Maybe you remember the kid with the orange transistor radio taped to his bike, listening to Casey's Coast to Coast while delivering the Sunday paper. At night, the radio went under the pillow and the music soaked in in a way that never took with algebra and U.S. history.
Turns out he's Martin Sexton, and he's playing his unique folk-rock-boogie at Colorado College this Sunday. "I grew up as a little child listening to the AM radio," Sexton told the Indy in a phone interview last week from a tour stop in California. "I used to sleep with the radio on. And all this music would go through my head, all that pop music of the early '70s."
There's no escaping the bone-deep influences Sexton draws on with Wonder Bar. "It's in my sauce," he said of the '70s-era singer/songwriter rock he echoes. "I didn't specifically go after a particular period, but I did want to make a record that had the warmth of something that might have come out of 1973," an era he describes as "a little funky. Soulful. Almost carefree. Fun loving."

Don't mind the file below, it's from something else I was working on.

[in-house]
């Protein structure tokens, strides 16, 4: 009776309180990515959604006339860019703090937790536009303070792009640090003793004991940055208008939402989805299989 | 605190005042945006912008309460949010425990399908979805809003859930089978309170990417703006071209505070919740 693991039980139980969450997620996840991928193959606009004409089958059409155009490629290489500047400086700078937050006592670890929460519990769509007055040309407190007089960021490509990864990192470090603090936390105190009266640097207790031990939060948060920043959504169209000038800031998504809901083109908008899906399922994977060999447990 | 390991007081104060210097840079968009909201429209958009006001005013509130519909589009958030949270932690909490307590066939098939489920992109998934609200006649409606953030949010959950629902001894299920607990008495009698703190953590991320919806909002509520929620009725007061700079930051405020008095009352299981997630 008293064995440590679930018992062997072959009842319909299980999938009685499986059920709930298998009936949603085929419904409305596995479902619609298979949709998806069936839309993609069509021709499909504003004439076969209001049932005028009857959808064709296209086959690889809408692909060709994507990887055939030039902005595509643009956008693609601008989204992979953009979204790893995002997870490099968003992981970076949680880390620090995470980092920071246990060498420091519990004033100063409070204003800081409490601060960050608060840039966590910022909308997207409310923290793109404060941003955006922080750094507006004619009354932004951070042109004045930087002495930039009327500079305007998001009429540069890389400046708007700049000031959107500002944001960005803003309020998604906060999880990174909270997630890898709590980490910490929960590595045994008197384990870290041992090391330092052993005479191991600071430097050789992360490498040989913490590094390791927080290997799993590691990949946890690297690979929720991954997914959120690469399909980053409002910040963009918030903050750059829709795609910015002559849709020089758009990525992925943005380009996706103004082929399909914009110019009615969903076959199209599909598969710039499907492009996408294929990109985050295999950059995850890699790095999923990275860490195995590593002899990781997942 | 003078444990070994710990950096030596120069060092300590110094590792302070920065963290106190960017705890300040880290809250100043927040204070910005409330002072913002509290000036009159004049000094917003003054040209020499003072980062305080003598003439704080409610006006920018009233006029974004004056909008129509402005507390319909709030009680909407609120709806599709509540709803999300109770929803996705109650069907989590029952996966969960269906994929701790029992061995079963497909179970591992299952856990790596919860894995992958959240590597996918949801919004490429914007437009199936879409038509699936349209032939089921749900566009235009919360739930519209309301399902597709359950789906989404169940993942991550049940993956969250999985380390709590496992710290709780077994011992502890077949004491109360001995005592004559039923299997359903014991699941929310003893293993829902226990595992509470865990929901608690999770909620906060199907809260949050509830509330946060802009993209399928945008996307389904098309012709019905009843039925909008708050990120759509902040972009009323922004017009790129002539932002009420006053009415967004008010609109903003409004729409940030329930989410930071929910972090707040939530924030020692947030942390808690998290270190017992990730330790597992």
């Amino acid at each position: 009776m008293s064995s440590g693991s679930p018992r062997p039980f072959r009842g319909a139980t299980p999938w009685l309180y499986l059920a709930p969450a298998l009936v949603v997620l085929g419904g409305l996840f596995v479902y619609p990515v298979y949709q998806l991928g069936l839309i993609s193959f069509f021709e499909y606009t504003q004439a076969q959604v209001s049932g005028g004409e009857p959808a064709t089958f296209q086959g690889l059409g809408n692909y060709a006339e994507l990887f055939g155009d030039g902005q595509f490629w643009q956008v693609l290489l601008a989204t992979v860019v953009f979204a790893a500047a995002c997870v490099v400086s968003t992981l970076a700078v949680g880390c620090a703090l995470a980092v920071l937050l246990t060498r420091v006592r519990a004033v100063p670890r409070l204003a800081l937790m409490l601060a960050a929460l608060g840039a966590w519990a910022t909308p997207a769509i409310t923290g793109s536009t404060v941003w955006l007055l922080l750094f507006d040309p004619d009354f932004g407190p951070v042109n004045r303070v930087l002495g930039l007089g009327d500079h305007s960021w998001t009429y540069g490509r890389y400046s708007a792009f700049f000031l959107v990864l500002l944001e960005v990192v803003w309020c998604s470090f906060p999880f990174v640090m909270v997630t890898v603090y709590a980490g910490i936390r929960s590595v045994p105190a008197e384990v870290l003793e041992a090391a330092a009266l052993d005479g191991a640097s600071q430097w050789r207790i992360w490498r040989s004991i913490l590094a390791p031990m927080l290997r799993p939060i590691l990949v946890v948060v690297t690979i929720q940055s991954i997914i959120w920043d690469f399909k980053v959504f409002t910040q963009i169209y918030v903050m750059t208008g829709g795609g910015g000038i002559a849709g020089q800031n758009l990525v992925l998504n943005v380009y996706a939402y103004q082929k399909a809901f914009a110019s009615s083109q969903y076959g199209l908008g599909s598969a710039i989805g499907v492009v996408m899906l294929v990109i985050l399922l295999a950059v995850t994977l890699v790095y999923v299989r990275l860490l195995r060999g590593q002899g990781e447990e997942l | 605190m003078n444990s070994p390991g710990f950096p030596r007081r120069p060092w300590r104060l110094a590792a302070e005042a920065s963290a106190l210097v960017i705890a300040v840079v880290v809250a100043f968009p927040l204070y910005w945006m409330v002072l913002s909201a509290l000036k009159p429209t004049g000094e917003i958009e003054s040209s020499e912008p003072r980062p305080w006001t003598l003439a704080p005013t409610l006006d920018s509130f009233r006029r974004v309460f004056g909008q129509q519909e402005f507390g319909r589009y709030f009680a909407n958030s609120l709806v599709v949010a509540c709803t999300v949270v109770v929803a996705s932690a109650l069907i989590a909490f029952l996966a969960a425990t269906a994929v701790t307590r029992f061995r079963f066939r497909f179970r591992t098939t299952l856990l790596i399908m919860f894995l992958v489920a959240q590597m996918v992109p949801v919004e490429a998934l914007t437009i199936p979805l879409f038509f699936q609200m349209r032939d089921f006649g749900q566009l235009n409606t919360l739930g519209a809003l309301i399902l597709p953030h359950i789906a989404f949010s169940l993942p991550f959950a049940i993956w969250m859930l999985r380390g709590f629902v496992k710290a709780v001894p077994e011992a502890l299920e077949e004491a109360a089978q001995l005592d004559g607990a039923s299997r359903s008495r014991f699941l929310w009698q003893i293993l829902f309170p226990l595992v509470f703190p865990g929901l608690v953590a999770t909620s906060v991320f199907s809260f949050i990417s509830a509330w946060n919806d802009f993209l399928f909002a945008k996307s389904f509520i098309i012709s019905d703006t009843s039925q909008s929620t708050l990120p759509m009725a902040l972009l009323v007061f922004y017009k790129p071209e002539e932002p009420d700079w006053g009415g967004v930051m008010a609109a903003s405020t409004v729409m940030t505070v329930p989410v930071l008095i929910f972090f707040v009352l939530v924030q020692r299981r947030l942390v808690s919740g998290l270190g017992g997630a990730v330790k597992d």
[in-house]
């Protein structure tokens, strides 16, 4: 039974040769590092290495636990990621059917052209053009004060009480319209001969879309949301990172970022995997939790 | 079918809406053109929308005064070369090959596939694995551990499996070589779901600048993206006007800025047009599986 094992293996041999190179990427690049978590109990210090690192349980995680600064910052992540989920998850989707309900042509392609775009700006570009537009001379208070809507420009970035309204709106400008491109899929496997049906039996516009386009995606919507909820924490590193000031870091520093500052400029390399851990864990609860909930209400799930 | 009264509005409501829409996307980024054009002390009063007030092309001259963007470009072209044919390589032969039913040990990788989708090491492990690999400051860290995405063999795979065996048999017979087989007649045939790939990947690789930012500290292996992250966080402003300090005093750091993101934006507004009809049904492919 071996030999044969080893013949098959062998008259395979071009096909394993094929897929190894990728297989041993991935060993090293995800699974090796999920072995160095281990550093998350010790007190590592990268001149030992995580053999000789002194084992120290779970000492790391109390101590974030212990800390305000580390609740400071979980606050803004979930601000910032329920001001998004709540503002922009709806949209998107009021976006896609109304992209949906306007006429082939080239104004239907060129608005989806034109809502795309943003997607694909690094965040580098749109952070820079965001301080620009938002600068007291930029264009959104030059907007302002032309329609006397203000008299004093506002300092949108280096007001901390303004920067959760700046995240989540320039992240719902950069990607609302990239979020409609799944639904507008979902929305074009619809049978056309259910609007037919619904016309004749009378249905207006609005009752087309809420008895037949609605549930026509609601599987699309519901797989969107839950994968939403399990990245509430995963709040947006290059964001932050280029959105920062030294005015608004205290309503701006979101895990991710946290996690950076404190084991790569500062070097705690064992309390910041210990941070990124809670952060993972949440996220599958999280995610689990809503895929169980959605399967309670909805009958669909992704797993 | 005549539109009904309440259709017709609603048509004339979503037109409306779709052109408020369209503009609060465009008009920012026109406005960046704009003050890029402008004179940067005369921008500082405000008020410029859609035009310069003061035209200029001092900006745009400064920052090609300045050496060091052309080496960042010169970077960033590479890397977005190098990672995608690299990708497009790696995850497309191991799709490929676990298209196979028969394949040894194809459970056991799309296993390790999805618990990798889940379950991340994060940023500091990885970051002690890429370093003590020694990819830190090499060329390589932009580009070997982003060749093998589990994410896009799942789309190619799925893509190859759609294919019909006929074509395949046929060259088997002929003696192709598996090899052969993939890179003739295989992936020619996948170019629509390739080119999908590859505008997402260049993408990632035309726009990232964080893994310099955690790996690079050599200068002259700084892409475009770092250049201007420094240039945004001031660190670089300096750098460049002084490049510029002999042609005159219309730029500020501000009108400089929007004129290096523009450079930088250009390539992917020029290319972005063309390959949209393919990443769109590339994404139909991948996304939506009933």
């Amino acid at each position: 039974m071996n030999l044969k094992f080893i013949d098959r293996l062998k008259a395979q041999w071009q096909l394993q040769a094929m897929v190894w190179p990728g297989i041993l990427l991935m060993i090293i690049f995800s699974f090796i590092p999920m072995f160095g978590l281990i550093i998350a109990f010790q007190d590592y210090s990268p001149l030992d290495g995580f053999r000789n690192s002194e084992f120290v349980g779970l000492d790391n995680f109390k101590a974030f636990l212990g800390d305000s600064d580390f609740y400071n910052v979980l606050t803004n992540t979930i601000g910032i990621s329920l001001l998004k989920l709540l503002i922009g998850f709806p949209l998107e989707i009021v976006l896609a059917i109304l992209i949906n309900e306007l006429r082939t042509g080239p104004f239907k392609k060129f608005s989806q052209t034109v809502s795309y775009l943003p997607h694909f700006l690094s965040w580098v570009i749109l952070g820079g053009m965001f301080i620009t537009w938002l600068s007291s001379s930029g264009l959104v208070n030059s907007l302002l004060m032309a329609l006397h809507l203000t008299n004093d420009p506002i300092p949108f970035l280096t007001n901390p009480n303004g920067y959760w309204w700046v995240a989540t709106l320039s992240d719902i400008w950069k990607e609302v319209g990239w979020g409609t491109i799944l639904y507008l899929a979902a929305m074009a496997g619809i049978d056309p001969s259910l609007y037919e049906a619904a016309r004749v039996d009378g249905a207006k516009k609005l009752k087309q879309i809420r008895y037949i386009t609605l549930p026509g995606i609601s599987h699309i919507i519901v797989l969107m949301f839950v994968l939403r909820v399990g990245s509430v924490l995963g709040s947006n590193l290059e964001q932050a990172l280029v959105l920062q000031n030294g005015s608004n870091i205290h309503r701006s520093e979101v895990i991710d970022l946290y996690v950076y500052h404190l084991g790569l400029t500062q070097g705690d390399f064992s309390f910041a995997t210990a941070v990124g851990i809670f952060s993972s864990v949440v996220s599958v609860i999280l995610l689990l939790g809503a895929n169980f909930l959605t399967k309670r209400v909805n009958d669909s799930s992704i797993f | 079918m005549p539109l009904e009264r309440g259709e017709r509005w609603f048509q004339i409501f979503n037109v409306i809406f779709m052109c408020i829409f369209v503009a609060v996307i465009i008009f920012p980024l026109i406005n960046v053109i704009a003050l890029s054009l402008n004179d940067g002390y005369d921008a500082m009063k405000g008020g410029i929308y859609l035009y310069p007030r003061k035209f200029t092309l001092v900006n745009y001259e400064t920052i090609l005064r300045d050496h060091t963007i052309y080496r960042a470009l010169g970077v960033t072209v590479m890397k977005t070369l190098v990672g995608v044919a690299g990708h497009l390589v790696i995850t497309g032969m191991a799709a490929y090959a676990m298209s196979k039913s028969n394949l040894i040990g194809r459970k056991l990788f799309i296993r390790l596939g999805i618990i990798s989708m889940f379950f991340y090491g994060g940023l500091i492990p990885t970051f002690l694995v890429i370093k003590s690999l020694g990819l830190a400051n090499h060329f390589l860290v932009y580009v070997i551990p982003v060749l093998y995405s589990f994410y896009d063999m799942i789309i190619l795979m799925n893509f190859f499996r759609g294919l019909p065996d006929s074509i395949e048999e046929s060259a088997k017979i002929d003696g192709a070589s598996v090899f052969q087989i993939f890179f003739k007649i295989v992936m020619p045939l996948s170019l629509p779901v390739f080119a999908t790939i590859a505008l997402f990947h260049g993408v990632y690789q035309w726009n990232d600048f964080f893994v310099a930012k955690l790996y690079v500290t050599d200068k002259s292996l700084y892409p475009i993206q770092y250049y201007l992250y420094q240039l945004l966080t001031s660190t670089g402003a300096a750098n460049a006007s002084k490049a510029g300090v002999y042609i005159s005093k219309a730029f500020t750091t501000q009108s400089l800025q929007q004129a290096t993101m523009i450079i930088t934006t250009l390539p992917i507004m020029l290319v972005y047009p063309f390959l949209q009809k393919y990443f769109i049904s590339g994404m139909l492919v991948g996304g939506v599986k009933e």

It's roots music, according to Sexton. Not roots in a folky, traditional way, but roots in the common musical heritage that anyone who ever came of age in America has in common. "My roots," he calls the music. "Led Zeppelin and The Beatles, The Doors and Jimi Hendrix and all that meat and potatoes rock 'n' roll that we all grew up listening to."
Sexton still remembers his own musical rite of passage, cementing a musical identity as enduring and defining as his thumbprint. "That probably was listening to Frampton Comes Alive on the headphones as a small child," said Sexton, recalling the critical imprinting event of listening to his older brother's record up in the attic. "I was about eight years old. It just blew my mind, the sound of that record, and the sound of the crowd, the guitar playing, the musicianship, the great rock/pop songs. Then listening to some Stevie Wonder and listening to The Beatles through grammar school. They kind of lit my fire."